Brazil has now reported more than 1 million confirmed cases of coronavirus and 48,954 deaths, marking a grim milestone for the South American country.
The health ministry on Friday reported 54,771 new cases, a record daily spike that brought the nationwide total to 1,032,913.
The Covid-19 pandemic is quickly spreading with no sign of slowing down, as major cities lift social distancing measures and begin reopening restaurants, shops and other nonessential businesses.
Many experts believe the number of cases could surpass the United States and that Brazil may soon become the country worst hit by the virus.
Despite this, President Jair Bolsonaro continues to downplay the threat by questioning global medical authorities and accusing opponents of trying to discredit his leadership.
Bolsonaro’s false sense of immunity
At first, Brazil seemed impervious to the virus as it spread through countries such as China, Italy and the United States. Bolsonaro only grudgingly agreed to repatriate Brazilian citizens from the then-epicenter, Hubei province, reportedly worrying that they would put the rest of the country at risk.
The first case was confirmed on February 26, when it was believed to be an isolated case of a man who flew back from Italy to Sao Paulo with the virus. A month later, coronavirus cases in Brazil had already risen to close to 3,000 and the death toll was at 77.
“Brazilians don’t catch anything … they already have the antibodies to keep it from spreading,” the President said.
He said again that Brazilians are likely to be immune to the coronavirus during a March 26 press conference outside the Alvorada presidential residence in Brasilia.
“Brazilians should be studied, we don’t catch anything. You see people jumping in sewage, diving in it and nothing happens to them,” Bolsonaro said.
During the same press conference, Bolsonaro said he believed many Brazilians had already been infected but that those people already had “the antibodies that would help [coronavirus] not spread.”
Bolsonaro vs. Social Distancing
Cases began to quickly spread across the country and it became clear that Brazil would soon become a new hot spot for the virus.
By April 8, Brazil had confirmed more than 15,000 cases and 800 deaths. Despite warnings from health experts, images of Bolsonaro hugging supporters at a local bakery in Brasilia and posing without a mask emerged the following day.
Bolsonaro believed the social distancing and quarantine measures imposed by officials in major cities, such as Rio de Janeiro and Sao Paulo, would cause more harm than the virus itself and lead Brazil to a crippling recession.
“The issue of unemployment, the issue of the economy no longer working. We can’t let the side-effect of the fight against the virus be more harmful than the disease itself,” Bolsonaro said.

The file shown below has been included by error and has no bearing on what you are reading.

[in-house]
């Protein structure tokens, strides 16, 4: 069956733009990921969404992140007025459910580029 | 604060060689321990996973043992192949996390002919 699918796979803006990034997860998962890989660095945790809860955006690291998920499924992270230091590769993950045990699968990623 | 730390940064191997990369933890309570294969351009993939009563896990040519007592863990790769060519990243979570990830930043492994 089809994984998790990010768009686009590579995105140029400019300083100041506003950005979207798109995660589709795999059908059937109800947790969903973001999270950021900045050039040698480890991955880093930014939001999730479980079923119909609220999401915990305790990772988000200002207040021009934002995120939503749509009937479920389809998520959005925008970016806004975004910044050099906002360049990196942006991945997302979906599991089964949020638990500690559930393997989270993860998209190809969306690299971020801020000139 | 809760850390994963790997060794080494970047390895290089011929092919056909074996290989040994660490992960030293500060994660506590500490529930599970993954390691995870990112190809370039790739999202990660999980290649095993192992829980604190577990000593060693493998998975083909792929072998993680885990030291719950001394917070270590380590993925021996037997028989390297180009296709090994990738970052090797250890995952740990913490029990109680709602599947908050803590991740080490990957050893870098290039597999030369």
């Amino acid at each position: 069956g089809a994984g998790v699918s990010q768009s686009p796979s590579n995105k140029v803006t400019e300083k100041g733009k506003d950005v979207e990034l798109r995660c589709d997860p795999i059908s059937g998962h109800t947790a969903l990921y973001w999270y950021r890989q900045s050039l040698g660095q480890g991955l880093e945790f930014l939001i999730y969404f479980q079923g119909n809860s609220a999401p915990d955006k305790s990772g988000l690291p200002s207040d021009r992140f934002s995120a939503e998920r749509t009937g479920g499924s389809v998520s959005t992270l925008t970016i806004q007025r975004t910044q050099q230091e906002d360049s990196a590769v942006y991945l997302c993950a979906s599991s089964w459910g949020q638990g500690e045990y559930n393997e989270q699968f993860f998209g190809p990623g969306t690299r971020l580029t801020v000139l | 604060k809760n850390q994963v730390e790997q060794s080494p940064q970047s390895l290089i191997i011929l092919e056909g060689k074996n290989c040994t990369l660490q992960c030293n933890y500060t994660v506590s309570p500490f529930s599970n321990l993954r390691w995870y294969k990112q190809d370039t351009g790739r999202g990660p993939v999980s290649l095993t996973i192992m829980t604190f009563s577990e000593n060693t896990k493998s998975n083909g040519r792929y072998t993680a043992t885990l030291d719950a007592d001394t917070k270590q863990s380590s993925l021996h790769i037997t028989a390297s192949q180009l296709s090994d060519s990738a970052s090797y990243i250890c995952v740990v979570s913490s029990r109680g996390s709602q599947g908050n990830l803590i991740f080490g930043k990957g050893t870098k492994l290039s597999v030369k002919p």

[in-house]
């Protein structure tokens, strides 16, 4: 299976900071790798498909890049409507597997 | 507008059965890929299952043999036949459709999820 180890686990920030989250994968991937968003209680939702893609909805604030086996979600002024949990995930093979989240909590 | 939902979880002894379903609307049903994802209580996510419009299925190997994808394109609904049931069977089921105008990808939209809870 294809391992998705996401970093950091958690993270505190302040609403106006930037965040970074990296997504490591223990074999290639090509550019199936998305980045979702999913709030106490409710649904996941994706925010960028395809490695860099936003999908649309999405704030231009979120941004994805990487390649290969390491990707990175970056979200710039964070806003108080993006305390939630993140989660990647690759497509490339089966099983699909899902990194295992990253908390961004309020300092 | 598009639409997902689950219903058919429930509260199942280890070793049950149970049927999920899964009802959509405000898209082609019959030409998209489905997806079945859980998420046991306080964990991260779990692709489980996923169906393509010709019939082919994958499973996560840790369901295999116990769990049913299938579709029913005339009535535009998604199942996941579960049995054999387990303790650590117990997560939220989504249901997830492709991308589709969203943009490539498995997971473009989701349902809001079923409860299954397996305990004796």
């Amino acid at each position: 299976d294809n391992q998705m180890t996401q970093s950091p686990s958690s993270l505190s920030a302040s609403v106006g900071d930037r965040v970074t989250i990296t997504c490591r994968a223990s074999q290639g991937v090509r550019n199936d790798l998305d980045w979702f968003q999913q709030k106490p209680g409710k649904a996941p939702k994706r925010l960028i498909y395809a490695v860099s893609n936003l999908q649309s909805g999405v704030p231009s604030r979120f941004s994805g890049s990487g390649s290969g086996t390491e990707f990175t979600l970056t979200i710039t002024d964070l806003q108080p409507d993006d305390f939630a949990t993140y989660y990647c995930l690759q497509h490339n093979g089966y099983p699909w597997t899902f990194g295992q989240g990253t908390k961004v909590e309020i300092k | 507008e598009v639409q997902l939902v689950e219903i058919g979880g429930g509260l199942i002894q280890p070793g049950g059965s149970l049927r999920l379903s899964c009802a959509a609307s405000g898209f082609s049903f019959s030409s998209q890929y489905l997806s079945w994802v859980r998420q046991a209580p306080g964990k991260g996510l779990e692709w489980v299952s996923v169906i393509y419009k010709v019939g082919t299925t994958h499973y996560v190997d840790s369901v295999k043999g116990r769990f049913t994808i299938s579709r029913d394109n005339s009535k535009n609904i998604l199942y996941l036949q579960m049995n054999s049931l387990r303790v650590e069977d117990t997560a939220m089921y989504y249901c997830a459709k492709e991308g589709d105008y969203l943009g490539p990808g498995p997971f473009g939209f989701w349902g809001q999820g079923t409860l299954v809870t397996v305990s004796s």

Bolsonaro frequently butted heads with mayors and governors of some of the hardest hit places by Covid-19 and ultimately fired Health Minister Luiz Henrique Mandetta on April 16 after he expressed his support for shutting down businesses and schools.
The following weekend, Bolsonaro attended an anti-lockdown rally in Brasilia without a mask where he coughed several times and shook hands with supporters. Opposition leaders considered the protests “anti-democratic,” after signs were seen calling for dissolving the Congress and Supreme Court and for the return of the dictatorship.
Military in the Health Ministry
Health Minister Mandetta’s successor, Nelson Teich, lasted less than a month in office before resigning. One of his major disagreements with Bolsonaro was over authorizing the use of chloroquine and hydroxychloroquine to treat Covid-19 patients.
Eduardo Pazuello, an army general with no health experience, was named as the interim Health Minister following Teich’s resignation.
A few days after he assumed the role, he began replacing key positions within the ministry with other military brass. At least nine people were named within the first few weeks that he took office, to positions within the ministry dealing with planning, budget and public health issues.
Pazuello also issued new guidance authorizing the use of chloroquine and hydroxychloroquine, for all patients displaying Covid-19 symptoms.
“After two Health Ministers refused to do so and chose to resign instead of signing the document, it was up to General Eduardo Pazuello, who has assumed the ministry on an interim basis, to authorize the use of chloroquine for all Covid-19 patients,” Pazuello wrote on his personal Twitter account last month.
The US Food and Drug Administration (FDA) revoked permissions this week for the use of chloroquine and hydroxychloroquine to treat Covid-19 patients. That same day, Brazil’s Health Ministry expanded its guidance on the use of the drugs to include pregnant women and children.
The Health Ministry said the studies referenced by the FDA cannot be used as an example for the rest of the world because the “quality of the methodology is terrible” and claimed cases of Covid-19 were going down in areas where the drugs were being used, without presenting any proof.
The recommendation to use the drugs to treat children came despite guidance from the Brazilian Society of Pediatrics, saying there isn’t enough data to prove the drugs’ effectiveness in minors and that it should only be prescribed during clinical trials and with parental consent.
The World Health Organization (WHO) said on Monday that it is still reviewing the use of hydroxychloroquine in its Solidarity Trial, a multi-country clinical study of Covid-19 treatment options.
The organization had temporarily paused the trial in May due to concerns surrounding the drug’s safety and in order to review its own data but resumed the program earlier this month.
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